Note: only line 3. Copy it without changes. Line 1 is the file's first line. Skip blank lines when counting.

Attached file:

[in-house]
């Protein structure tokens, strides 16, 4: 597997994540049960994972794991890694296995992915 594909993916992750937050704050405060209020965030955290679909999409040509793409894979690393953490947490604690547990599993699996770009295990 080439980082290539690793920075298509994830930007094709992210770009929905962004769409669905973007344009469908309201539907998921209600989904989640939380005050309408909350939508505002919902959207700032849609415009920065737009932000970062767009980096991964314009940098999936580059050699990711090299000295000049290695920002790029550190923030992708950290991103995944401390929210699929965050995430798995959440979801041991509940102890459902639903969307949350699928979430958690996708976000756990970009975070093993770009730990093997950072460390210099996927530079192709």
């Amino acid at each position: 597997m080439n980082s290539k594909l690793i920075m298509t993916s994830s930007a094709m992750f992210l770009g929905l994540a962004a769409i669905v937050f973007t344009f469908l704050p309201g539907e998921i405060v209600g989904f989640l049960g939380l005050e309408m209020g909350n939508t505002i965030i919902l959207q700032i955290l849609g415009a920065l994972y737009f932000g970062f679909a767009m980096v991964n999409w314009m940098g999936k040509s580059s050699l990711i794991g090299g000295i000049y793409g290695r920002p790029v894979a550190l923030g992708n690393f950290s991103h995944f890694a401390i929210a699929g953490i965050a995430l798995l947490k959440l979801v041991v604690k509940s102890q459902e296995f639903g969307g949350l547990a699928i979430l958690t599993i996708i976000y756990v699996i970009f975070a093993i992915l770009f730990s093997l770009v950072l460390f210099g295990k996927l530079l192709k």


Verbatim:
């Amino acid at each position: 597997m080439n980082s290539k594909l690793i920075m298509t993916s994830s930007a094709m992750f992210l770009g929905l994540a962004a769409i669905v937050f973007t344009f469908l704050p309201g539907e998921i405060v209600g989904f989640l049960g939380l005050e309408m209020g909350n939508t505002i965030i919902l959207q700032i955290l849609g415009a920065l994972y737009f932000g970062f679909a767009m980096v991964n999409w314009m940098g999936k040509s580059s050699l990711i794991g090299g000295i000049y793409g290695r920002p790029v894979a550190l923030g992708n690393f950290s991103h995944f890694a401390i929210a699929g953490i965050a995430l798995l947490k959440l979801v041991v604690k509940s102890q459902e296995f639903g969307g949350l547990a699928i979430l958690t599993i996708i976000y756990v699996i970009f975070a093993i992915l770009f730990s093997l770009v950072l460390f210099g295990k996927l530079l192709k």